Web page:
ADDO, SOUTH AFRICA - Six critically endangered black rhinos were flown from South Africa to Chad on Thursday in a pioneering project to re-introduce the animals to a country where they were wiped out by poaching nearly 50 years ago.
The wild black rhinos were loaded onto a plane at Port Elizabeth airport on the South African coast in a 3,000-mile (4,800-km) journey to Chad’s Zakouma National Park.
After the translocation, which took two years of planning, the rhinos will be released into small enclosures before being allowed to roam freely through the vast park.
Security has been strengthened at Zakouma, in the south of Chad, with officials saying that poaching has been “practically eliminated” thanks to African Parks, an international conservation group.
“All too often, headlines on rhinos are about their demise as they teeter on the brink of extinction,” said African Parks chief Peter Fearnhead.
“However, today we are participating in an historic event and peering into a brighter future for this species which has persisted on this planet for millions of years.”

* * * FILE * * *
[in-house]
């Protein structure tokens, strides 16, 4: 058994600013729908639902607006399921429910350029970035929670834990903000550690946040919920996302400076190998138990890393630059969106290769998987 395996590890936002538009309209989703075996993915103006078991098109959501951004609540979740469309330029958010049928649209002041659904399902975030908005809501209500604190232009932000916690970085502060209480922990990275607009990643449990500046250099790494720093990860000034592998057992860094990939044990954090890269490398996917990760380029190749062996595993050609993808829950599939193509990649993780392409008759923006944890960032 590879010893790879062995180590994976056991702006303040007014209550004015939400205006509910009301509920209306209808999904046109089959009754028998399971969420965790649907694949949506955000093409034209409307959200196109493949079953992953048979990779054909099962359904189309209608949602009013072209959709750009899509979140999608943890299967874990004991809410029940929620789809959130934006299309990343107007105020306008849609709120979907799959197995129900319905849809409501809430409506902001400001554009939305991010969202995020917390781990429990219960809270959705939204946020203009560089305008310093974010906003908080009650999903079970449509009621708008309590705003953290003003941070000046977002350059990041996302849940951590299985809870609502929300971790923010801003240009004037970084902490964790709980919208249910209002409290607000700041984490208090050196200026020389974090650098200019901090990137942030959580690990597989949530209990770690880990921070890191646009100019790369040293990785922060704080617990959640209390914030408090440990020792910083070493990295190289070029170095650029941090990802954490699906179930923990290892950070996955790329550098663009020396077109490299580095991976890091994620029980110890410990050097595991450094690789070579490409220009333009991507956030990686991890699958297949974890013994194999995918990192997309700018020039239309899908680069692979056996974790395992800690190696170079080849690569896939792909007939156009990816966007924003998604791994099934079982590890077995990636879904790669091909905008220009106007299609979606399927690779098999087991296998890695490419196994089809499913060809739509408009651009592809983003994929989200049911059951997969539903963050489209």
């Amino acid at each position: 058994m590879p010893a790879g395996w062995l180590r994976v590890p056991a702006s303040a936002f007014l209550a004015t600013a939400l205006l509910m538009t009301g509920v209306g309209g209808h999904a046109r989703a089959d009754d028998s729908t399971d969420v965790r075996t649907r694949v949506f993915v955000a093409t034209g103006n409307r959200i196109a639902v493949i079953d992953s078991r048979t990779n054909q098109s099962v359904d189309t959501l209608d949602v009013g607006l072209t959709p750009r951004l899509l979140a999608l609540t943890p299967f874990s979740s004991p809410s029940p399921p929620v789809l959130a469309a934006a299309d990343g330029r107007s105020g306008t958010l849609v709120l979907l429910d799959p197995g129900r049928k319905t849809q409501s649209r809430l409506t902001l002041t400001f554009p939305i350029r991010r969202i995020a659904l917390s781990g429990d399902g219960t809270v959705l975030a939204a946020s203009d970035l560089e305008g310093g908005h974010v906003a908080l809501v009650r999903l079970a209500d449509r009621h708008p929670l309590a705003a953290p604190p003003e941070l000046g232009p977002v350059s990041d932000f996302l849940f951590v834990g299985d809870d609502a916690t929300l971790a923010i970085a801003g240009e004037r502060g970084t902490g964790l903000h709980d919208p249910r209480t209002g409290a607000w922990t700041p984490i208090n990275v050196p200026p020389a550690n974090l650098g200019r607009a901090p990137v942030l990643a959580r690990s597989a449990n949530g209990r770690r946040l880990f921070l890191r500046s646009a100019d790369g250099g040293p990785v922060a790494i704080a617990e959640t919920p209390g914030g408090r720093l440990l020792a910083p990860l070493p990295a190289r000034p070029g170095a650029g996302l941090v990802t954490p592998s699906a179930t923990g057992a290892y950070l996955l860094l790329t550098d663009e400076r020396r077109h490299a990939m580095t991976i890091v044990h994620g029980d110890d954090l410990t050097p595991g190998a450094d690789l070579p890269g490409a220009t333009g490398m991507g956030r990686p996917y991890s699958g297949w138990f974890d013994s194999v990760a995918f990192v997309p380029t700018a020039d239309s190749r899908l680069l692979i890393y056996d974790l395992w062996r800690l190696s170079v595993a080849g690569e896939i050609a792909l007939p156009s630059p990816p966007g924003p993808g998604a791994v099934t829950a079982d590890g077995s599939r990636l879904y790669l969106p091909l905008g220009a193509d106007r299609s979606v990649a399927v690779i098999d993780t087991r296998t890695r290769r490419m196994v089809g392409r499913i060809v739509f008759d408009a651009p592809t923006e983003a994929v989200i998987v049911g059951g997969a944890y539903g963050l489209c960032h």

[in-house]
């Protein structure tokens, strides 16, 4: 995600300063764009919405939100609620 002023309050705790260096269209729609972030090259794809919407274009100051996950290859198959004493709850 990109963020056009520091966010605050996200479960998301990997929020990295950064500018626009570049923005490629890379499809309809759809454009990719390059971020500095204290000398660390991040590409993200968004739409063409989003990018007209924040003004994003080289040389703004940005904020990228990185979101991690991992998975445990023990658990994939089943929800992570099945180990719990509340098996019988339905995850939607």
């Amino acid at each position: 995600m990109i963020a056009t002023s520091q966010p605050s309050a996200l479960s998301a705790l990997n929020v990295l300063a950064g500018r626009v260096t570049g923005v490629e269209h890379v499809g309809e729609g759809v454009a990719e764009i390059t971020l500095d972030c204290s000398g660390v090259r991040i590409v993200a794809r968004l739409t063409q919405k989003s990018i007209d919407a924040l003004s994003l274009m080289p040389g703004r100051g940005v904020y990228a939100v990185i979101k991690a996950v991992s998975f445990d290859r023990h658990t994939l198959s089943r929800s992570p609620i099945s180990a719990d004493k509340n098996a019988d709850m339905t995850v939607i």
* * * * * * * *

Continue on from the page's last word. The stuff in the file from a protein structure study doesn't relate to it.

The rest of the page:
The four females and two males were taken under police escort by road from the Addo park in South Africa to the airport in special ventilated steel crates that were loaded into the plane by a crane.
Teams of vets monitored stress levels in the animals after they were sedated with darts.
Fernhead said the project was a “truly hopeful story for rhinos across Africa” and that it would encourage population growth and boost biodiversity in Chad.
Fewer than 25,000 rhinos, of which just 5,000 are black rhinos, remain in the wild in Africa due to a surge in poaching.
Black rhinos are rated as critically endangered by the International Union for Conservation of Nature.
Rhinos are targeted to feed a booming demand for rhino horn in China, Vietnam and other Asian countries, where it is believed to have medicinal qualities.
Northern white rhinos disappeared from Chad several decades ago and the last western black rhino was recorded there in 1972, after decades of poaching pushed both subspecies to local extinction.
African Parks assumed management of Zakouma in 2010 and secured the park from poaching, allowing wild animals to thrive.
The park has a dedicated rhino ranger unit to ensure the animals will be protected, as well as a well-equipped law enforcement team and aerial surveillance.
“It is a mark of the strength of our partnership with African Parks and the transformation of Zakouma into a secure sanctuary that we are now able to bring rhinos back,” said Chad’s ambassador to South Africa, Youssouf Mahamat Itno.
African Parks reintroduced rhinos to Rwanda in 2017.